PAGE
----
Friday, August 31, 2007
The DNC Is Ready To Embrace Us
Guest column by Monica F. Helms
I recently spent three informative and productive days in Las Vegas with the hierarchy of the Democratic National Committee. Kathy Padilla from Philadelphia, PA was also there. I’m happy she came because she is a very knowledgeable person in the political arena. We were visible, we were vocal and we were active.
The structure of the weekend was such that on the first day, Thursday, they had the “Women’s Leadership Summit Agenda,” then an Issues Briefing with Q & A after lunch. During the Issues Briefing, two people had a presentation on the issues facing the DNC and the country. They used a Power Point slide that listed the various areas of the population the DNC include. On the list I saw the words “sexual orientation,” but I didn’t see “gender identity and gender expression.”
When they asked for questions, I got up and stated the DNC needs to start including those words, because “sexual orientation” doesn’t cover transgender people. If they don’t use them, they will be leaving out 3 million Transgender Americans. Kathy also got up and asked if all the vendors at the 2008 Democratic National Convention in Denver had non-discrimination in their EEO policies that covered all GLBT people. Apparently, one didn’t.
On Friday, we had what was called “Constituency Sessions,” where the various constituency groups held all-day workshops that pertained to their specific issues. Besides the LGBT group, there was one for the Asian and Pacific Island Americans, African Americans and Hispanic Americans (which is how it was listed in the manual.) Some people checked out different workshops in different groups to get a feel of what the various groups were talking about, while others, like myself, stayed with one group all day.
I found the discussions interesting. The six different workshops/panel discussions in the LGBT Constituency Sessions were broken up into different subjects, with people on the panel who have had experience in that subject matter. Kathy was on the “Diversity in 2008 and Beyond” panel, which talked about diversity in the LGBT community. In that session, a very frank and heated discussion broke out on the issue of racism that is so prevalent in the LGBT community today.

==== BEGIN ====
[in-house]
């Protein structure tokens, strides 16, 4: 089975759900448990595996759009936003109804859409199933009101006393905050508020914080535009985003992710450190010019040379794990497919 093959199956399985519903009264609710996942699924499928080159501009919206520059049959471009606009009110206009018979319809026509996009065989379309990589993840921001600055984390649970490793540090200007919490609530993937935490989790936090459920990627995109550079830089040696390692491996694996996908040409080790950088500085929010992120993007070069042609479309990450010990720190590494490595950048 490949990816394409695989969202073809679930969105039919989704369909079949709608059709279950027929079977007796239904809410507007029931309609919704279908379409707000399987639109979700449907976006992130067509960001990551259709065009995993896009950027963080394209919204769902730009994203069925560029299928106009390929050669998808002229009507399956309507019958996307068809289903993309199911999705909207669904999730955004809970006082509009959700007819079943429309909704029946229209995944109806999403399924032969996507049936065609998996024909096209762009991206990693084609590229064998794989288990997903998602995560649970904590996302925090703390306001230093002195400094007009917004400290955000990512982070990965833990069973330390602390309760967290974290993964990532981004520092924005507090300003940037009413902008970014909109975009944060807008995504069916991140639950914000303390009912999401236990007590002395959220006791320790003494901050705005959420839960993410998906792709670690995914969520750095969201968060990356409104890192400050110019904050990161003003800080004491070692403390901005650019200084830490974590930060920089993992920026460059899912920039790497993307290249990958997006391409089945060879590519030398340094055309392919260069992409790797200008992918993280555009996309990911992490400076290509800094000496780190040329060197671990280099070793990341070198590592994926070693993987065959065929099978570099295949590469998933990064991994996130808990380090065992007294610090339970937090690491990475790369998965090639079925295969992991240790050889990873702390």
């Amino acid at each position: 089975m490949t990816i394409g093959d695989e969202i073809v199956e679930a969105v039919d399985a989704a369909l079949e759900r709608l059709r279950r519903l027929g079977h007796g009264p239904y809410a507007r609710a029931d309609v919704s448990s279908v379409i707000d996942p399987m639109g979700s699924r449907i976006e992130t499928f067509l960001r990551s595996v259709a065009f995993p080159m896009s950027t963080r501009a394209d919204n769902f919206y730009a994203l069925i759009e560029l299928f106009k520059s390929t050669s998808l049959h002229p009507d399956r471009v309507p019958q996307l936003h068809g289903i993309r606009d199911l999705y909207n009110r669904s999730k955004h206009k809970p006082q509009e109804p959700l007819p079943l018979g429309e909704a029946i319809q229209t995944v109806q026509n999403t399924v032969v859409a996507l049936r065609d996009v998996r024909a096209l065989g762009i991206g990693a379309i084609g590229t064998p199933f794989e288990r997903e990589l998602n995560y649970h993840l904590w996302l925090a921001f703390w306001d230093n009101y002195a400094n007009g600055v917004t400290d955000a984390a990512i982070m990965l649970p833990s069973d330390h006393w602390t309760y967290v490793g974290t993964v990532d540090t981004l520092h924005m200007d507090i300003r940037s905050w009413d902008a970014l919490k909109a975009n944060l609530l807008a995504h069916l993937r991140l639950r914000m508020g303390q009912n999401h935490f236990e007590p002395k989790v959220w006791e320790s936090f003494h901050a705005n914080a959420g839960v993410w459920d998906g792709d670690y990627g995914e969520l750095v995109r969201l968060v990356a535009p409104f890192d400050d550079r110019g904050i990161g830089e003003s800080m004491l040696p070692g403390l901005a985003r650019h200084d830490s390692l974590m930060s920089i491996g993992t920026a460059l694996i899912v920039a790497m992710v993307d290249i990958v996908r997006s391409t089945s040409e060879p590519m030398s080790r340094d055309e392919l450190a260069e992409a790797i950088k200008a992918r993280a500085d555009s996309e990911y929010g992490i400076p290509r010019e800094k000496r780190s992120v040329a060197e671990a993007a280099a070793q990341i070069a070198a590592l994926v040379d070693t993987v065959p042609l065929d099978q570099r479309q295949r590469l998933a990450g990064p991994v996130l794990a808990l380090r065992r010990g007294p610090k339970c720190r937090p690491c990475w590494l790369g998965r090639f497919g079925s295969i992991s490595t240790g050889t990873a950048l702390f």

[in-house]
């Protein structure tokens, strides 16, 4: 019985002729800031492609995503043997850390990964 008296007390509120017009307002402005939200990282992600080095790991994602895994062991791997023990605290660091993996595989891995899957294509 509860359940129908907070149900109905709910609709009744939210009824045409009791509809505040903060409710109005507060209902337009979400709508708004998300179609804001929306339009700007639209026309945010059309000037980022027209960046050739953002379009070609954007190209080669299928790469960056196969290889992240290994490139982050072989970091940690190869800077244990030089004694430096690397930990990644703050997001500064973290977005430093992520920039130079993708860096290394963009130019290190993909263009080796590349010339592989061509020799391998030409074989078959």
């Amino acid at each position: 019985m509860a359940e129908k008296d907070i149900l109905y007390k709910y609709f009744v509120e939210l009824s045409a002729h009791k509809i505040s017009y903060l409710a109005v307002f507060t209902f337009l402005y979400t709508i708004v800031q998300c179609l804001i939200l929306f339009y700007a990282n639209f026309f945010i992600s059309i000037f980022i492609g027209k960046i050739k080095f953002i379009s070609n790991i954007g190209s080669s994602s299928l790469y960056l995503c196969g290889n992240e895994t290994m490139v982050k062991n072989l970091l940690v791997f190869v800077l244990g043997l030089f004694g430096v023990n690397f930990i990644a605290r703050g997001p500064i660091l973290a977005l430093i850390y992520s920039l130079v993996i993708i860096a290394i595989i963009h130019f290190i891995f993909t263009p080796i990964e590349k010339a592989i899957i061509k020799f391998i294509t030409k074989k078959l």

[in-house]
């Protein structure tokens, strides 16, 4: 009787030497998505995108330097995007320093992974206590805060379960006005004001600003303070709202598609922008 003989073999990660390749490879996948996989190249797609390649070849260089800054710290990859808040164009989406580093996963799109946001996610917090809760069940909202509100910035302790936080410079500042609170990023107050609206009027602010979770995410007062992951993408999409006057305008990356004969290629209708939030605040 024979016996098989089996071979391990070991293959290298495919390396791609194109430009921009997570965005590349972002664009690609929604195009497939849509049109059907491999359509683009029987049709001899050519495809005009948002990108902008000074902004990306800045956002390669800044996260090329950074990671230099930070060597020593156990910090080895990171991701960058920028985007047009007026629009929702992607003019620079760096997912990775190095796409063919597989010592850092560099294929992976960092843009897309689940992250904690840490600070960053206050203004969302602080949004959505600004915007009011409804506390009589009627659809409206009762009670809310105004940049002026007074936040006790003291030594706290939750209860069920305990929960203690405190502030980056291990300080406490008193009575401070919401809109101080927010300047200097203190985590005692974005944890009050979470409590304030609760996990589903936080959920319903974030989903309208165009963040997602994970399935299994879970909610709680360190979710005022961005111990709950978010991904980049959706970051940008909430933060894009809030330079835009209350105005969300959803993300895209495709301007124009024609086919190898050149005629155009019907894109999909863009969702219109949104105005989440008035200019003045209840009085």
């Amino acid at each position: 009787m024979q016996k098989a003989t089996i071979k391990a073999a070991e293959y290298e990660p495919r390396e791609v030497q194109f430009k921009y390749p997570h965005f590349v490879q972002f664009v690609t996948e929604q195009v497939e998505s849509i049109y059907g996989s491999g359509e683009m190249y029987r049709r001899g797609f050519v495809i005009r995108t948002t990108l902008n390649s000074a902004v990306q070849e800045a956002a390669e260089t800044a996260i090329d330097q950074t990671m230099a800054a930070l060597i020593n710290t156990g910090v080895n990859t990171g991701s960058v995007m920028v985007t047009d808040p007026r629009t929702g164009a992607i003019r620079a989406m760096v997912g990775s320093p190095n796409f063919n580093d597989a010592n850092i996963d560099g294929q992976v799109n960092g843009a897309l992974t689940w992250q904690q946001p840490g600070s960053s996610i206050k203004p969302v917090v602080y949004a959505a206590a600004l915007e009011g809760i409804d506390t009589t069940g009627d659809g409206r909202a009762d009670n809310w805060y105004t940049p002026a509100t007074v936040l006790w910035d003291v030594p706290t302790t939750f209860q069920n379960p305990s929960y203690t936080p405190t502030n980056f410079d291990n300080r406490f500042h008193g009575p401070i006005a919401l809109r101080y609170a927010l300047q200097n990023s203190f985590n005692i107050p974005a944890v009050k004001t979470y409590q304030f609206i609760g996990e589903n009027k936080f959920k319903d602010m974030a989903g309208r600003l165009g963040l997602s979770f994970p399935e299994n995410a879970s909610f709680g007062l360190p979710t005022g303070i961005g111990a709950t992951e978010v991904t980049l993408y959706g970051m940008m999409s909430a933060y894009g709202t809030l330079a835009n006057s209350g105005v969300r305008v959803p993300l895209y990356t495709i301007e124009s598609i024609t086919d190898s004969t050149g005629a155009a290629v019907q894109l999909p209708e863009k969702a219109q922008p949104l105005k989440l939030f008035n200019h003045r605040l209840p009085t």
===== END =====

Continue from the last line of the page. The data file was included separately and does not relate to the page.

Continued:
On one panel, a lesbian from the Gill Action group presented us with various polls with American people that have been taken on LGBT subjects. Not surprising, most of the issues excluded anything having to do with transgender people. However, even when she was making generic statements, she used only “gay and lesbian.” I held up my hands and formed a “T” with my index fingers. She asked me if I had a question and I said, “No. I’m making a ‘T’ with my fingers so you won’t forget it.” From then on, she started saying, “gay, lesbian and transgender,” still leaving out the bisexuals.
Dennis Kucinich was there. I came up to him and thanked him for including transgender people all along. He told me it was the right thing to do and gave me a big hug. Another time, Gov. Howard Dean stopped in the room where the LGBT panels took place and gave a little speech. After that, he asked for any questions and I asked, “In 2004, transgender people were left out of the Platform. Will we be included in it this time?” He said a quick and strong, “Yes.” He then followed it by saying that he didn’t have complete control of that and reminded us that he was the only candidate that included transgender people in 2004 and couldn’t understand why others have a difficult time even saying the word. I’m hoping he has a little control over the Platform language in 2008 to ensure we are there. Of course, one of us needs to be ON the Platform Committee.
What I have also found out during that weekend was that all of the candidates support including us in federal legislation that has language for “sexual orientation.” The candidates should have updated their websites to have fully inclusive language. If anyone has a problem with their websites, they should contact the web masters of those sites and bring it up with them. Keep in mind, the one issue where we are not included and where we shouldn’t make a fuss about is Don’t Ask, Don’t Tell. Yes, it affects us, but the language doesn’t include us, so we just support the repeal of this law.
You have to keep in mind that the people who attended the summit were the heart and soul of the DNC. These were District Coordinators, National Caucus Chairs, DNC Officers, State Chairs, State Diversity Officers and many ground troops that will run the DNC’s “50 State Strategy.” These people are the ones who will have control over the Platform language. They will help and train others to work with the party and get the people out to vote. The DNC wants to focus on one state at a time, one county at a time and one neighborhood at a time, all done by thousands of people at the same time.